The knock on Jefferson’s game might be that he fouled out having played just 12 minutes. However, and I know this sounds like a homer thing to say, some of the fouls called on Jefferson were questionable to say the least.
The most impressive thing about Jefferson’s game, to me at least, was how he played within the offense. His points came off offensive rebounds and quick cuts to the basket that got him open for good entry passes.
All season, Duke has done a poor job of feeding the post or dishing inside off of penetration (see Quinn Cook slide). Jefferson relocated on the blocks off penetration and, as a result, got separation from his defender while making himself available for inside passes. That’s fundamental stuff, but it’s good to see that Jefferson has a firm handle on it.
Jefferson also aided Duke in rebounding. All year, that has been a bit of a weak spot, but in the first half, Duke was dominating NC State on the boards. Jefferson was an integral part of Duke’s early-game proficiency around the glass.
In effect, Amile Jefferson can at least offer what Josh Hairston brings to the table, but Jefferson has the potential to grow into even more of a contributor. Hairston, on the other hand, seems to have maxed out his development.
The one area where Hairston outdoes Jefferson is defense. Hairston has been around long enough to have a firm grasp on team defense, while Jefferson occasionally seemed unsure of where to be in terms of help defense.
Of course, team defense is best learned through experience. Though Duke fans should be prepared for a learning curve, with more playing time, Jefferson could round himself into an extremely capable player on both ends of the floor.
The thing with all the previously mentioned players is that they can’t replace what Ryan Kelly does for the Blue Devils.
On defense, Ryan Kelly can defend a post player and grab rebounds. On offense, Kelly pulls one of the opponent’s bigger defenders outside. By Kelly stretching the opponent’s defense, Mason Plumlee has more room in the post and Quinn Cook can find room to penetrate.
Hairston, Jefferson and Marshall Plumlee are all post players, but they lack the outside game of Kelly. As a result, there’s the potential that their insertion into the lineup would clog up the paint and make it harder for Mason Plumlee to get free to post up or for Quinn Cook to drive the lane and find space.
Alex Murphy, however, has enough of an outside shot to draw post defenders out to the perimeter. Though Murphy clearly isn’t as talented as Ryan Kelly, his style of game is similar.
If Murphy could use this opportunity to show that he’s big enough to defend a post player and grab rebounds and is enough of a threat to score from outside to stretch defenses, then he has the potential to most closely duplicate Ryan Kelly’s contributions.
The problem, of course, is that Murphy started in both preseason games and didn’t make much of an impact. So far in the regular season, Murphy has seen sparse playing time. It seems like a stretch to ask Murphy to go from an end-of-the-bench player to a relied-upon significant contributor.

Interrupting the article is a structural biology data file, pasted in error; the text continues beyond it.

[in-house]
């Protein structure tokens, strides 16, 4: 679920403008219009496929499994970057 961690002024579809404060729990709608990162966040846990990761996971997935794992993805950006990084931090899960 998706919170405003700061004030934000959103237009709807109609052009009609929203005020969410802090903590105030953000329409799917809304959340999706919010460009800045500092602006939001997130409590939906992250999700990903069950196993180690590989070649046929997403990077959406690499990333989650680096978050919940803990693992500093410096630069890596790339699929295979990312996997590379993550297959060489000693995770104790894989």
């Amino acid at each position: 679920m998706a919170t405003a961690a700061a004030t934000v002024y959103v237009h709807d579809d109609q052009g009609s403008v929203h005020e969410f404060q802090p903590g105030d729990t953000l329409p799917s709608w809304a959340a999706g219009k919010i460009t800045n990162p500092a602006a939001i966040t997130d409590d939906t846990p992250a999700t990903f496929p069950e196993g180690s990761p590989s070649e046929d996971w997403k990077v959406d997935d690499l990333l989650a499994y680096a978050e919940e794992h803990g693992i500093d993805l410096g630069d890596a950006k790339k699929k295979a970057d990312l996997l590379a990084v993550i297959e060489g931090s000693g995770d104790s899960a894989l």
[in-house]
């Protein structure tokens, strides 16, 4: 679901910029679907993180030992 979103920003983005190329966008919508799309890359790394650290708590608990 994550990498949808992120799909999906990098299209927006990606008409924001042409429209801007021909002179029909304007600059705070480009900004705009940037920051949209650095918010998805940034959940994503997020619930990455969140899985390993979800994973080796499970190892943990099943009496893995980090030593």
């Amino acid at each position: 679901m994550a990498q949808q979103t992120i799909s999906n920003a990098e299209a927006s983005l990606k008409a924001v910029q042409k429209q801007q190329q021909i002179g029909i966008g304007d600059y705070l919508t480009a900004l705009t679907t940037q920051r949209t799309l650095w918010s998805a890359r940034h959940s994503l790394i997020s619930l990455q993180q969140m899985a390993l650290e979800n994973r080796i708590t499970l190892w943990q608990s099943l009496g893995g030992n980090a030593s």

Alex Murphy will certainly have the opportunity to play more with Kelly out, and he has enough talent to grow into a good player. Unfortunately, Murphy’s skill set will probably take a few years to develop. As nice as it will be to have Murphy as a key player when he’s a junior and senior, he’s unlikely to make much of an impact in the short term.
The youngest Plumlee is literally Duke’s biggest question mark. Prior to the season, Coach Krzyzewski said that Marshall Plumlee was the sixth-best player on the team. A preseason injury slowed his development and the coaching staff has opted to slowly integrate Plumlee into the rotation.
The limited use makes sense in terms of making sure Marshall Plumlee is fully recovered from his injury. It also lets him knock off some rust and ensures that there isn’t an unsettling jolt to team chemistry.
However, nothing is a greater jolt to a playing rotation and chemistry than an injury. Given the unavoidable impact of Ryan Kelly being out, now is an excellent time to insert Marshall Plumlee into the game plan and see what he has to offer.
With only 15 minutes of game time all season, it’s hard to know if Marshall Plumlee can contribute to Duke right away or if he, like Murphy, is an excellent long-term prospect but not a short-term solution.
Still, during the NC State game, he gave Duke an interesting look during his three minutes on the court. All game, Mason Plumlee was forced to move out to the perimeter to set screens for the ball-handler. Not once, that I saw, did this result in Plumlee getting the ball after rolling to the basket.
When Marshall Plumlee entered the game, it was his big body outside setting screens. This meant that Mason Plumlee could establish his position inside. This seemed like, if nothing else, an interesting offensive set.
Of course, if Duke doesn't run that specific set, it’s fair to wonder if he and his brother both trying to post up in the paint might be detrimental to Duke’s offense by clogging the interior. Even if Marshall Plumlee only finds himself on the court to give his older brother a breather, he’ll have the chance to make a positive impact for the Blue Devils.